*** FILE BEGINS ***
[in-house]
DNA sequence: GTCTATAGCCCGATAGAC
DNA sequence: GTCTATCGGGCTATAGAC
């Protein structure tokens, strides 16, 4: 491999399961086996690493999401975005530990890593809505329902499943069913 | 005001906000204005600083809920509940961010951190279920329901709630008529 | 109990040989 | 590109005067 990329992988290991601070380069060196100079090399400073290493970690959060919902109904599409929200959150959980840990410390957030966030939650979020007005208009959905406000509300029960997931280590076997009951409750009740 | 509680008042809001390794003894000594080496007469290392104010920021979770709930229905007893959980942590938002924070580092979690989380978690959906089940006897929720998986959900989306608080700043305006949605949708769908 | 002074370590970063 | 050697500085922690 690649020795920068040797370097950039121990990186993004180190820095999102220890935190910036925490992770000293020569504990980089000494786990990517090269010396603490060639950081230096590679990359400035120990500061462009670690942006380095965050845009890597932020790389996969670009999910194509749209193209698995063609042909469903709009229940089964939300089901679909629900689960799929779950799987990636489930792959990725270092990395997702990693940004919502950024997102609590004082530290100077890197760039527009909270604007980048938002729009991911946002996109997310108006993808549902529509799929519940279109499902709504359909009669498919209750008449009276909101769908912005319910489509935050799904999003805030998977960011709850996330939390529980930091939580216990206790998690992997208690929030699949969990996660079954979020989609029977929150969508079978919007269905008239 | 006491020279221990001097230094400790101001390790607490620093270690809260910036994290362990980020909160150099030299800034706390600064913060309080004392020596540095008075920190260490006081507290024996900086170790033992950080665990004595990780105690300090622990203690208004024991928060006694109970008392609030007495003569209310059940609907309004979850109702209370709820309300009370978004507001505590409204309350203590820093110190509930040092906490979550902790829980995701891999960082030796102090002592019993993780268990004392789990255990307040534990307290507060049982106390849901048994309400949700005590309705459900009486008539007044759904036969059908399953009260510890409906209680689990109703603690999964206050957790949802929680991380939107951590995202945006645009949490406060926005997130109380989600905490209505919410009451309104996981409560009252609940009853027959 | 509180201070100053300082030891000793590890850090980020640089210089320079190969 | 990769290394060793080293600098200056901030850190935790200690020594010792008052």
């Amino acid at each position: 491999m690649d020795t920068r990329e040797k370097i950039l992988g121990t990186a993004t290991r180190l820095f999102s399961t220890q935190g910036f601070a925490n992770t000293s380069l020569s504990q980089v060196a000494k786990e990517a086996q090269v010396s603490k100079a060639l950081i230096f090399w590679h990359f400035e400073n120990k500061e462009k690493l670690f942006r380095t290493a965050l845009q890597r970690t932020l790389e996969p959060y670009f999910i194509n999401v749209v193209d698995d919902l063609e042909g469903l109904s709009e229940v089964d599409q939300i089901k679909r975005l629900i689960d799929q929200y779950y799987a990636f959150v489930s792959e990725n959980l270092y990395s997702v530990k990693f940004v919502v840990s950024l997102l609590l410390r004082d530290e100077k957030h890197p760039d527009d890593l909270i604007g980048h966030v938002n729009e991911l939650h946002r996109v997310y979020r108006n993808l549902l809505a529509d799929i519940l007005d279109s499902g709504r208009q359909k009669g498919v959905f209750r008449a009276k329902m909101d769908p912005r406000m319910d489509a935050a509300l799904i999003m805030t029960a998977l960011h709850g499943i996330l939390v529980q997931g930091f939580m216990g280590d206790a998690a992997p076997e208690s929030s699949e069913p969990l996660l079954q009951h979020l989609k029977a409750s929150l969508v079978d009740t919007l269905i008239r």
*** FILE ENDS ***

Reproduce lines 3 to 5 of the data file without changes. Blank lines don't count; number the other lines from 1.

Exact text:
DNA sequence: GTCTATCGGGCTATAGAC
């Protein structure tokens, strides 16, 4: 491999399961086996690493999401975005530990890593809505329902499943069913 | 005001906000204005600083809920509940961010951190279920329901709630008529 | 109990040989 | 590109005067 990329992988290991601070380069060196100079090399400073290493970690959060919902109904599409929200959150959980840990410390957030966030939650979020007005208009959905406000509300029960997931280590076997009951409750009740 | 509680008042809001390794003894000594080496007469290392104010920021979770709930229905007893959980942590938002924070580092979690989380978690959906089940006897929720998986959900989306608080700043305006949605949708769908 | 002074370590970063 | 050697500085922690 690649020795920068040797370097950039121990990186993004180190820095999102220890935190910036925490992770000293020569504990980089000494786990990517090269010396603490060639950081230096590679990359400035120990500061462009670690942006380095965050845009890597932020790389996969670009999910194509749209193209698995063609042909469903709009229940089964939300089901679909629900689960799929779950799987990636489930792959990725270092990395997702990693940004919502950024997102609590004082530290100077890197760039527009909270604007980048938002729009991911946002996109997310108006993808549902529509799929519940279109499902709504359909009669498919209750008449009276909101769908912005319910489509935050799904999003805030998977960011709850996330939390529980930091939580216990206790998690992997208690929030699949969990996660079954979020989609029977929150969508079978919007269905008239 | 006491020279221990001097230094400790101001390790607490620093270690809260910036994290362990980020909160150099030299800034706390600064913060309080004392020596540095008075920190260490006081507290024996900086170790033992950080665990004595990780105690300090622990203690208004024991928060006694109970008392609030007495003569209310059940609907309004979850109702209370709820309300009370978004507001505590409204309350203590820093110190509930040092906490979550902790829980995701891999960082030796102090002592019993993780268990004392789990255990307040534990307290507060049982106390849901048994309400949700005590309705459900009486008539007044759904036969059908399953009260510890409906209680689990109703603690999964206050957790949802929680991380939107951590995202945006645009949490406060926005997130109380989600905490209505919410009451309104996981409560009252609940009853027959 | 509180201070100053300082030891000793590890850090980020640089210089320079190969 | 990769290394060793080293600098200056901030850190935790200690020594010792008052």
């Amino acid at each position: 491999m690649d020795t920068r990329e040797k370097i950039l992988g121990t990186a993004t290991r180190l820095f999102s399961t220890q935190g910036f601070a925490n992770t000293s380069l020569s504990q980089v060196a000494k786990e990517a086996q090269v010396s603490k100079a060639l950081i230096f090399w590679h990359f400035e400073n120990k500061e462009k690493l670690f942006r380095t290493a965050l845009q890597r970690t932020l790389e996969p959060y670009f999910i194509n999401v749209v193209d698995d919902l063609e042909g469903l109904s709009e229940v089964d599409q939300i089901k679909r975005l629900i689960d799929q929200y779950y799987a990636f959150v489930s792959e990725n959980l270092y990395s997702v530990k990693f940004v919502v840990s950024l997102l609590l410390r004082d530290e100077k957030h890197p760039d527009d890593l909270i604007g980048h966030v938002n729009e991911l939650h946002r996109v997310y979020r108006n993808l549902l809505a529509d799929i519940l007005d279109s499902g709504r208009q359909k009669g498919v959905f209750r008449a009276k329902m909101d769908p912005r406000m319910d489509a935050a509300l799904i999003m805030t029960a998977l960011h709850g499943i996330l939390v529980q997931g930091f939580m216990g280590d206790a998690a992997p076997e208690s929030s699949e069913p969990l996660l079954q009951h979020l989609k029977a409750s929150l969508v079978d009740t919007l269905i008239r």